“Anyone heard of Bob Dylan?” asked Mike Mattock, a counselor from the Wellness Center, as he strummed his guitar in the J.W. Jones Student Union. “This is an old song of his.”
Mattock’s version of Bob Dylan marked the first Open Mic Night of the spring semester Jan. 15. Open Mic Night is open to students once a month from 7-9 p.m. in the Union by the fireplace. Sign-up is not required in order to participate.
Open Mic is a free event where students can come express themselves in a positive atmosphere. Aidan Calfee, a junior and a regular at Open Mic Night, said the experience and welcoming atmosphere during the event has helped him develop his skills as a performer.
“It’s a nice, friendly environment,” Calfee said. “It’s a good place to show expression and a good chance to get confidence.”
Calfee has been going to Open Mic since December 2018. Having friends who played and performed there, he was eventually encouraged to show his skills.
“The first time I got up there I was shaking,” he said.
Since then, Calfee has been performing standup comedy, while dabbling in singing and playing guitar. Calfee said that he does comedy simply because he loves it.
“I do jokes - it’s made me build confidence in speaking,” Calfee said.“I love laughing, and I’ve always joked around. It’s a natural thing.”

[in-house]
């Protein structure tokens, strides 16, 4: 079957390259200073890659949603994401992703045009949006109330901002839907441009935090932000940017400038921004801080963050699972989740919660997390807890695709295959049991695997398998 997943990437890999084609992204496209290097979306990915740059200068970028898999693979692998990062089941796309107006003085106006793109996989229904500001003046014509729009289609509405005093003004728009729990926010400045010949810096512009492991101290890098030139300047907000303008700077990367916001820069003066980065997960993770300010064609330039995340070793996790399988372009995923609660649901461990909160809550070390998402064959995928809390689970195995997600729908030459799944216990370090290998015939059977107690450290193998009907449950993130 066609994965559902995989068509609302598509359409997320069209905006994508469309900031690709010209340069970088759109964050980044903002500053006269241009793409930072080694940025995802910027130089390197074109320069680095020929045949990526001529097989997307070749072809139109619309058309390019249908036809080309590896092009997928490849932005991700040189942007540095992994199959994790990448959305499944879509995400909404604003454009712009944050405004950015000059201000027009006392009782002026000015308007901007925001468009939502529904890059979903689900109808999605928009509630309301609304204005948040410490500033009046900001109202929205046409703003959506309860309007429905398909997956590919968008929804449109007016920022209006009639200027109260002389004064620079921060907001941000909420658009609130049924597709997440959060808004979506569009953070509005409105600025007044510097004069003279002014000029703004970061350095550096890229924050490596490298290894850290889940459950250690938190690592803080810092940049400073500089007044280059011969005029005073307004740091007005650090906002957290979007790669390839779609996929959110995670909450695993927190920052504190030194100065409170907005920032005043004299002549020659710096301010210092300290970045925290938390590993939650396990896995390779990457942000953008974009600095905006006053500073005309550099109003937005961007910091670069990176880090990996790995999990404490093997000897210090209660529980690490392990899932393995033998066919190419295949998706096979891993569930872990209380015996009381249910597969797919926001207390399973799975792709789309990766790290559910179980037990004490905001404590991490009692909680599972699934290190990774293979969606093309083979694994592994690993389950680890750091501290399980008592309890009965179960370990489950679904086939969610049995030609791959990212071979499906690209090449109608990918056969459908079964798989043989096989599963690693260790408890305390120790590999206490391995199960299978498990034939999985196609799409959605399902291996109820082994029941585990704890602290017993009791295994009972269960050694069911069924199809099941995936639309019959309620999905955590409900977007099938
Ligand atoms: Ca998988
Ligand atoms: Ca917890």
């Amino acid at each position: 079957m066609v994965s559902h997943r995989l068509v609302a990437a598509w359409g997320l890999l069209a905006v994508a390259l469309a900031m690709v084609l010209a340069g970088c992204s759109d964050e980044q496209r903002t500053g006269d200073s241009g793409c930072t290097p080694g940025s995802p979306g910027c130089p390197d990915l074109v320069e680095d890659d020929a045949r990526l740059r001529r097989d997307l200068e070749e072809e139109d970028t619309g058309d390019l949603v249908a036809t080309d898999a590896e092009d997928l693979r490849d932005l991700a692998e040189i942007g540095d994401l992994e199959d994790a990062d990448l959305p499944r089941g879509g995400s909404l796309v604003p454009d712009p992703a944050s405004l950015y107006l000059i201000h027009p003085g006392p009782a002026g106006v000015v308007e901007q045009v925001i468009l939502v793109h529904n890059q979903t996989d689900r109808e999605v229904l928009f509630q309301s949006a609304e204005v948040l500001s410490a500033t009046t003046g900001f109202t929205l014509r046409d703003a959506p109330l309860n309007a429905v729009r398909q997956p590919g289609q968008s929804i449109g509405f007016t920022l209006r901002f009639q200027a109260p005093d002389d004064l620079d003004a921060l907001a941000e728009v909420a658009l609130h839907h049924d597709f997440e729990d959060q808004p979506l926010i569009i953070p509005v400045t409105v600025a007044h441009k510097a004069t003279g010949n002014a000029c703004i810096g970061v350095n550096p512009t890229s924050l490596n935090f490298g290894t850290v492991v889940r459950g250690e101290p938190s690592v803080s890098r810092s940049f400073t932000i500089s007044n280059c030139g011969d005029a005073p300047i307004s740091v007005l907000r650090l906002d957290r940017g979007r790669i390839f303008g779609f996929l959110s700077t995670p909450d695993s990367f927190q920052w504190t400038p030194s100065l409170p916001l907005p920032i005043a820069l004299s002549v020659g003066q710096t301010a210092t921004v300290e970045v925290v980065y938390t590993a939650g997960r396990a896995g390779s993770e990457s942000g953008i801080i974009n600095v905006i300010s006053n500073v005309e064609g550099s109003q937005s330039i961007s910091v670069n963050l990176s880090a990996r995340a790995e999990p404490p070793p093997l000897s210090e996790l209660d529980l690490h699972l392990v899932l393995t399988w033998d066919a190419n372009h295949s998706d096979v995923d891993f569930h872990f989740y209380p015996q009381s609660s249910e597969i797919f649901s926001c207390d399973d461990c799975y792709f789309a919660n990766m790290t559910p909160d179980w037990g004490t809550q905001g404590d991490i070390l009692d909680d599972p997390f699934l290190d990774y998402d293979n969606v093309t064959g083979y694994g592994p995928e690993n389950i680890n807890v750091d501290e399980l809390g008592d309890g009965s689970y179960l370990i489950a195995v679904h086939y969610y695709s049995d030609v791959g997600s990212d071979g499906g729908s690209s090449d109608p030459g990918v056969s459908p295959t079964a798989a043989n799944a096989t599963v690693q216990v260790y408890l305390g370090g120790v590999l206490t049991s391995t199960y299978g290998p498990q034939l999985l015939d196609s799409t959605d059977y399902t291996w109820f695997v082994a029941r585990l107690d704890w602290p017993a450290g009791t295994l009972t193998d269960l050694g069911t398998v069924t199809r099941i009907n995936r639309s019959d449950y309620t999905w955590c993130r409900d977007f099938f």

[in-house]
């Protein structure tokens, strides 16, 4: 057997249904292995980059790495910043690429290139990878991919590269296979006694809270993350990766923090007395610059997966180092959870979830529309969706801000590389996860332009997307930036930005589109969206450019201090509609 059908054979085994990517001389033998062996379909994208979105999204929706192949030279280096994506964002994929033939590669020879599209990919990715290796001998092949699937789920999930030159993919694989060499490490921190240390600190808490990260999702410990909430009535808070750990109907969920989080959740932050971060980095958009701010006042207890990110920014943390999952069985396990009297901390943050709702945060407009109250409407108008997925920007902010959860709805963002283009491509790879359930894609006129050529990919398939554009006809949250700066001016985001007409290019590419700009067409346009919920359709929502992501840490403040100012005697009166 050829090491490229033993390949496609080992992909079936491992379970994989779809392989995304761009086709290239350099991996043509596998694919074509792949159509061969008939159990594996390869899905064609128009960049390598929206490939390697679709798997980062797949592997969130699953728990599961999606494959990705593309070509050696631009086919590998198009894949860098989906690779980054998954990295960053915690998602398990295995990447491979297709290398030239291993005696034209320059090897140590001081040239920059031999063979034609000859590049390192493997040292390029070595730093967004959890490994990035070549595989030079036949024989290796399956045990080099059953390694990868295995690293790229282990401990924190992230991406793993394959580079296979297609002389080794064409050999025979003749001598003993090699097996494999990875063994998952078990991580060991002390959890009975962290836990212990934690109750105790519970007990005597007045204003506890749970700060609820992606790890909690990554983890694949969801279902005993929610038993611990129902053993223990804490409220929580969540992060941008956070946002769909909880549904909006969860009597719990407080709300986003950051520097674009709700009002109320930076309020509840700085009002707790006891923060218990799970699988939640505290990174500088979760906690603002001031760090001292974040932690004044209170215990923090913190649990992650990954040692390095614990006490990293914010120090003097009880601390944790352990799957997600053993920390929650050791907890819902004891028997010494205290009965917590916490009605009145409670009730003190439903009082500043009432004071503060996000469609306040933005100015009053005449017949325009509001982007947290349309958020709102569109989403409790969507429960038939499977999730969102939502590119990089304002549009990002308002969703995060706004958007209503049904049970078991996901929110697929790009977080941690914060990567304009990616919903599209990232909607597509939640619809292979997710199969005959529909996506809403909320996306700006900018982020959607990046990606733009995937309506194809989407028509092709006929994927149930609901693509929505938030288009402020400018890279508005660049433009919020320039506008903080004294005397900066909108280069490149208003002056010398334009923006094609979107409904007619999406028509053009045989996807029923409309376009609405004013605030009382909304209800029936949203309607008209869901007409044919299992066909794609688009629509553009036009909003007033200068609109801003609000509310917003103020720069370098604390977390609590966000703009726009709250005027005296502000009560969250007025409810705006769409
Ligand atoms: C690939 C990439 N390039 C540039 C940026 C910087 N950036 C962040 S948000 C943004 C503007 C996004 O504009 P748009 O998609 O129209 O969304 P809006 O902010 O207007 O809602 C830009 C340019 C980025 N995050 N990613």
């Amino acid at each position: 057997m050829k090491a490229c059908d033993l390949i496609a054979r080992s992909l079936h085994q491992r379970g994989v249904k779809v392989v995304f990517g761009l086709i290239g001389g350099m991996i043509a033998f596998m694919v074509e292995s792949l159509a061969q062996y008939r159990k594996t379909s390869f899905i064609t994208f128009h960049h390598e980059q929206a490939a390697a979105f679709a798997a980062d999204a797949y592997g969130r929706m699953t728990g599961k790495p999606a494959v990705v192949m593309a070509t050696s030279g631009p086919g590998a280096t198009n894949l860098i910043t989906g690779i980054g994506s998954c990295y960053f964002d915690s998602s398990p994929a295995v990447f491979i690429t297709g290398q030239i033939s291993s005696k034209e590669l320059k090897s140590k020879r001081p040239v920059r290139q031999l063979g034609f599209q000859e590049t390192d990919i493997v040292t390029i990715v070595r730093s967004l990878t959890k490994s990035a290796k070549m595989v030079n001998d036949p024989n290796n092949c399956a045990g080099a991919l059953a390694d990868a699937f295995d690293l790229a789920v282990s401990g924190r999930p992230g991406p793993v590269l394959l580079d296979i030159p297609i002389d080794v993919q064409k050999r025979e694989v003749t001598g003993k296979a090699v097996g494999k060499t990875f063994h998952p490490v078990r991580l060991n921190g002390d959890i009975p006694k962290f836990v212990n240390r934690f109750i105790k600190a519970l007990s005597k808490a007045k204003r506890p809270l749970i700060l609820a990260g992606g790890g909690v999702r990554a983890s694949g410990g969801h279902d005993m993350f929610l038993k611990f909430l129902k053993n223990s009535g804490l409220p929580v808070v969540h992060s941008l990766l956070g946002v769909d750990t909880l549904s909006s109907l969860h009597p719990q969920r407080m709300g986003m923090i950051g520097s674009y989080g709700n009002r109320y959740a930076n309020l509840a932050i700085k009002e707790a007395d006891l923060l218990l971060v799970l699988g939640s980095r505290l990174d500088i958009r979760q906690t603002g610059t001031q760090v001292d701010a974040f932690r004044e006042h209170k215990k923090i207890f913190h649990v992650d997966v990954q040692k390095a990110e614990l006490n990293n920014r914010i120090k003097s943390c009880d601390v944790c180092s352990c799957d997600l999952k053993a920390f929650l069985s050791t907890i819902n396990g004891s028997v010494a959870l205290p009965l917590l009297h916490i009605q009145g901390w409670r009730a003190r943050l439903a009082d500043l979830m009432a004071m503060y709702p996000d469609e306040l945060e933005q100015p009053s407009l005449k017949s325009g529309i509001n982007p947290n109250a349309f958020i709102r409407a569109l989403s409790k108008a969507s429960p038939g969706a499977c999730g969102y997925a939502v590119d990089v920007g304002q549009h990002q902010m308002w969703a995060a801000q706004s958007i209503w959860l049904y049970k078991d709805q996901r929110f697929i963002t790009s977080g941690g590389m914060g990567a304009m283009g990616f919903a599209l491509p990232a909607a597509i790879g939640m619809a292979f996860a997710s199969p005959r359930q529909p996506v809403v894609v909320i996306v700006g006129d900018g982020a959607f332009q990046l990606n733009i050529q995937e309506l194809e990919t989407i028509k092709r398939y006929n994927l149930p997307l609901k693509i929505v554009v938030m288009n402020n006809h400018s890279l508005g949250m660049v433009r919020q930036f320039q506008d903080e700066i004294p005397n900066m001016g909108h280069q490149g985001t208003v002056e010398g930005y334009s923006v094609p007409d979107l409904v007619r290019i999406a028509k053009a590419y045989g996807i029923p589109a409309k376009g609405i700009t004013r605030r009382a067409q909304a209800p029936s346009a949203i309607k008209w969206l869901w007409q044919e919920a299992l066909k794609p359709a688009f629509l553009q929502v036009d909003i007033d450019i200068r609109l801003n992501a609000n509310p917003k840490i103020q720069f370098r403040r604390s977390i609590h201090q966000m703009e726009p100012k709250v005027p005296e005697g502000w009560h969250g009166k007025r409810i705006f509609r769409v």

Even though Open Mic Night has helped build his confidence Calfee can become uneasy before and after a performance.
“I still get nervous, but it’s not bad,” he said. “The nervousness subsides after a while.”
Mattock, who both sings and plays guitar, also organizes Open Mic Nights. He said that anybody can come, but it is mostly for college students.
“One time we had a professor come in and play on the piano,” Mattock said.
In order to set up for Open Mic Night, Mattock calls Mark Hendrix, the University Events scheduling coordinator. Mattock tells Hendrix the supplies that are needed for Open Mic Night, and Hendrix sets it up.
After being set up, it doesn’t take long for the room to fill.
“We have had up to 50 people watching open mic, and about 15 to 20 people perform,” Mattock said.
Of those people who have performed was a woman who, at first, watched the performers during an Open Mic Night a couple of months ago.
“She sat in the back for an hour and a half while people went on to perform,” Mattock said. “She wrote a poem in that span of time about the different acts and performers called ‘Open Mic Night.’”
Mattock said that not everyone who performs needs to be involved with choir, or any other activities.
“It’s their chance to express themselves,” he said. “It allows them to say, ‘this is me.’”
Both Mattock and Calfee agree that the people who watch and perform Open Mic Night not only create a community, but also form a good place for sharing and expressing creativity.
“Open Mic Night is a good avenue to showcase the things that you are passionate about,” Calfee said. “People are friendly, energetic, enthusiastic, and it’s a good time.”
“You see people evolve in confidence,” Mattock said. “It’s one of the best things I’ve been associated with in all my years here.”
The next Open Mic Night is scheduled for Feb. 12.